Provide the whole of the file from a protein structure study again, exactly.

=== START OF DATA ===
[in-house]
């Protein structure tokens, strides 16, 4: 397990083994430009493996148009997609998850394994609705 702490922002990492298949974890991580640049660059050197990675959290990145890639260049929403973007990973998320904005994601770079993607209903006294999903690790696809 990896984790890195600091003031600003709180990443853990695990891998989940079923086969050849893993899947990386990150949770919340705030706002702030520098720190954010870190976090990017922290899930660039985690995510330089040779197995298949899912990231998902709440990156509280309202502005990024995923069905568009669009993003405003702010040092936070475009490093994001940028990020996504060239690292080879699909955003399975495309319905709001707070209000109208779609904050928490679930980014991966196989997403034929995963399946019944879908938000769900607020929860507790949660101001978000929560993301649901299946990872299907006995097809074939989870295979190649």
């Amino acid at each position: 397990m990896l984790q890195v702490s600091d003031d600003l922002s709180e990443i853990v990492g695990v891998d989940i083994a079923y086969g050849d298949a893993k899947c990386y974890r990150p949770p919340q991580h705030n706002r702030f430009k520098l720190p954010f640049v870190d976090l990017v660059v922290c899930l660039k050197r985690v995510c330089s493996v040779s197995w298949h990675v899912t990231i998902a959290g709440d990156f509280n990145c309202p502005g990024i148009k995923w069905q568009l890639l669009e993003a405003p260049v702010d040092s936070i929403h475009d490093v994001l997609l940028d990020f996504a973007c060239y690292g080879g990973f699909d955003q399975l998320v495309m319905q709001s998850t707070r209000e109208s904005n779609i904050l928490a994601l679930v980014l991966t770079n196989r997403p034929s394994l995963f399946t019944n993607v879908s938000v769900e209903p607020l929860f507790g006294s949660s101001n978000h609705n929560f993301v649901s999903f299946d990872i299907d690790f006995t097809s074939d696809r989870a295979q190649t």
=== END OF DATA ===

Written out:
[in-house]
């Protein structure tokens, strides 16, 4: 397990083994430009493996148009997609998850394994609705 702490922002990492298949974890991580640049660059050197990675959290990145890639260049929403973007990973998320904005994601770079993607209903006294999903690790696809 990896984790890195600091003031600003709180990443853990695990891998989940079923086969050849893993899947990386990150949770919340705030706002702030520098720190954010870190976090990017922290899930660039985690995510330089040779197995298949899912990231998902709440990156509280309202502005990024995923069905568009669009993003405003702010040092936070475009490093994001940028990020996504060239690292080879699909955003399975495309319905709001707070209000109208779609904050928490679930980014991966196989997403034929995963399946019944879908938000769900607020929860507790949660101001978000929560993301649901299946990872299907006995097809074939989870295979190649």
């Amino acid at each position: 397990m990896l984790q890195v702490s600091d003031d600003l922002s709180e990443i853990v990492g695990v891998d989940i083994a079923y086969g050849d298949a893993k899947c990386y974890r990150p949770p919340q991580h705030n706002r702030f430009k520098l720190p954010f640049v870190d976090l990017v660059v922290c899930l660039k050197r985690v995510c330089s493996v040779s197995w298949h990675v899912t990231i998902a959290g709440d990156f509280n990145c309202p502005g990024i148009k995923w069905q568009l890639l669009e993003a405003p260049v702010d040092s936070i929403h475009d490093v994001l997609l940028d990020f996504a973007c060239y690292g080879g990973f699909d955003q399975l998320v495309m319905q709001s998850t707070r209000e109208s904005n779609i904050l928490a994601l679930v980014l991966t770079n196989r997403p034929s394994l995963f399946t019944n993607v879908s938000v769900e209903p607020l929860f507790g006294s949660s101001n978000h609705n929560f993301v649901s999903f299946d990872i299907d690790f006995t097809s074939d696809r989870a295979q190649t």